by Vaughan Rapatahana
From journal:
Asian Review of Books

Folk Tales of the Maldives is, all in all, a quite delightful collection, not merely because it is well-presented and has prolific and cogent notation throughout, but more obviously because the tales – as we dive in here and there over a period of a few days – are rather charming in what I would nominate as their ingenuous innocence, a reflection of a Maldives which has lar

Folk Tales of the Maldives is, all in all, a quite delightful collection, not merely because it is well-presented and has prolific and cogent notation throughout, but more obviously because the tales – as we dive in here and there over a period of a few days – are rather charming in what I would nominate as their ingenuous innocence, a reflection of a Maldives which has largely disappeared in an increasingly globalized and cynical world, but which at the same time offer a welcome escape from this very world.

by (admin)
From journal:
Maldivian American Friendship Society

 Preeminent ethnographer of Maldivian culture, Xavier Romero-Frias, has published a fascinating new book that should be of interest to anyone wanting to learn more about the history, culture, and beliefs of the Dhivehi people. [Review continues here.]

 Preeminent ethnographer of Maldivian culture, Xavier Romero-Frias, has published a fascinating new book that should be of interest to anyone wanting to learn more about the history, culture, and beliefs of the Dhivehi people. [Review continues here.]

by Eva-Maria Knoll, Austrian Academy of Sciences
From journal:
Journal of Folklore Research, 2013

There is little that compares with how oral tradition is able to reveal linkages between past and present and between a culture’s knowledge and its environment. The volume discussed here can be seen as a particularly fine piece in this regard. …

There is little that compares with how oral tradition is able to reveal linkages between past and present and between a culture’s knowledge and its environment. The volume discussed here can be seen as a particularly fine piece in this regard. …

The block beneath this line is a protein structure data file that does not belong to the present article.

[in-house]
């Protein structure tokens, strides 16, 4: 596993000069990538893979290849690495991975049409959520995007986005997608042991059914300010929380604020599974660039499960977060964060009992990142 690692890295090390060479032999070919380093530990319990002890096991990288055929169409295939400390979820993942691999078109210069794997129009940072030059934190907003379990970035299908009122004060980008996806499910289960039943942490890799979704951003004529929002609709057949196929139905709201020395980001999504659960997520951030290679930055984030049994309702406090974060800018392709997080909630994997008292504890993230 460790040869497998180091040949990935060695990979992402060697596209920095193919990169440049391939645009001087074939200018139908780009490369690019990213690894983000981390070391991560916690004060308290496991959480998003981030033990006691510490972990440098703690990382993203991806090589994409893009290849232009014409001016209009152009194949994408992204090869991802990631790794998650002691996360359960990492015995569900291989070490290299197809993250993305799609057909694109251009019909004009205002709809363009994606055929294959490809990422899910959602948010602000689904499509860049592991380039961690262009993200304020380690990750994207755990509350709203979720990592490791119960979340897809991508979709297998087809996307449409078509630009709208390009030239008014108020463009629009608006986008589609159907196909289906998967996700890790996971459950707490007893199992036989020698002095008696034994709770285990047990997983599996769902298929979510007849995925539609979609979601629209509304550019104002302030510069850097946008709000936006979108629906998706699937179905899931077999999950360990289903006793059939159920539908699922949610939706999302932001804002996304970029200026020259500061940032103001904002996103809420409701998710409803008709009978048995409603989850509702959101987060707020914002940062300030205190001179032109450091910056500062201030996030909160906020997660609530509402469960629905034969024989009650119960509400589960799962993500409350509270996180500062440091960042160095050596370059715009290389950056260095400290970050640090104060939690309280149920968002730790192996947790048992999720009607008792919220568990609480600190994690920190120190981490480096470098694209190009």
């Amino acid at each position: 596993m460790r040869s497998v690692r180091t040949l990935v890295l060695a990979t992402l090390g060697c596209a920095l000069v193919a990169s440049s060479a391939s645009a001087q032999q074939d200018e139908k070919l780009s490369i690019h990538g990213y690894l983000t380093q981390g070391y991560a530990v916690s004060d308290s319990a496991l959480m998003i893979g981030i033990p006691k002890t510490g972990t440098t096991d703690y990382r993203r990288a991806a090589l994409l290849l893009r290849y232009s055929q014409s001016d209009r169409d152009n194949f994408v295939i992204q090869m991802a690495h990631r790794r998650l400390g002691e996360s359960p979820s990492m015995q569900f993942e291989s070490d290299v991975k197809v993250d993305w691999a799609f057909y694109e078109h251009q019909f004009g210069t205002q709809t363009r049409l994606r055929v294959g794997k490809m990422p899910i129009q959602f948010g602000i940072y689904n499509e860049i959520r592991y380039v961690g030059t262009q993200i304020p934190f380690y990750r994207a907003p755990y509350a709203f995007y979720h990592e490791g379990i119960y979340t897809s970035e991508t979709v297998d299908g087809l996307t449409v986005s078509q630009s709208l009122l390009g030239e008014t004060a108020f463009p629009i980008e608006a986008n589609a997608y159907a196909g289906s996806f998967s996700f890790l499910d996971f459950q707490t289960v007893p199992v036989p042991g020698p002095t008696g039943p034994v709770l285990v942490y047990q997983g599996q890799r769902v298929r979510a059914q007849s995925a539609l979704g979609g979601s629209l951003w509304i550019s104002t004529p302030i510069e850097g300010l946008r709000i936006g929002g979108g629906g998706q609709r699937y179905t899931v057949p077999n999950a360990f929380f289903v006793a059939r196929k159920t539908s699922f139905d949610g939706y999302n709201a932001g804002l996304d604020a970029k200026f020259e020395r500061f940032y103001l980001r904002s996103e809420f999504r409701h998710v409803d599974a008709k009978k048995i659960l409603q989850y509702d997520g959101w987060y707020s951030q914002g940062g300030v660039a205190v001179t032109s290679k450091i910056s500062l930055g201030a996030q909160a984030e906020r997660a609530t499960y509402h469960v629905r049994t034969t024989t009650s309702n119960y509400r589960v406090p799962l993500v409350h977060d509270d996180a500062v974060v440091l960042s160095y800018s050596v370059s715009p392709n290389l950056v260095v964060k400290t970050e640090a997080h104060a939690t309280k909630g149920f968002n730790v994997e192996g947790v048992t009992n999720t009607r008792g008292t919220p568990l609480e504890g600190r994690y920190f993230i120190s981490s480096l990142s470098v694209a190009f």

The strength of his publication lies in a comprehensive introduction into Maldivian literary genres, oral traditions, and lifestyles that allows the reader to put the following folktales into a broader cultural context. … Beyond this valuable background information Folk Tales of the Maldives is of particular significance in three regards. First, it is the first comprehensive collection of Maldivian short stories and legends. Second, this treasure of a centuries-old tradition of storytelling is made accessible to a wider audience in English. Third, Romero-Frias provides a first attempt at classifying Maldivian folktales by suggesting six categories. …

[T]he collection of well written folktales accompanied by the author’s charming illustrations is generally convincing and a pleasurable and profitable read. … Together with the comprehensive introduction, the illustrative footnotes and the useful glossary and index make this volume highly recommendable for scholarly work. The author dedicates the book both to travelers who would like to gain insights into Maldivian culture and history and to scholars such as folklorists, anthropologists, linguists, and Islamic scholars. I would further recommend this publication to scholars with research interests in South Asia, the Indian Ocean, island and maritime studies, and—since the Maldivian art of storytelling is on the decline—the volume might also be of value to the inhabitants of the archipelago.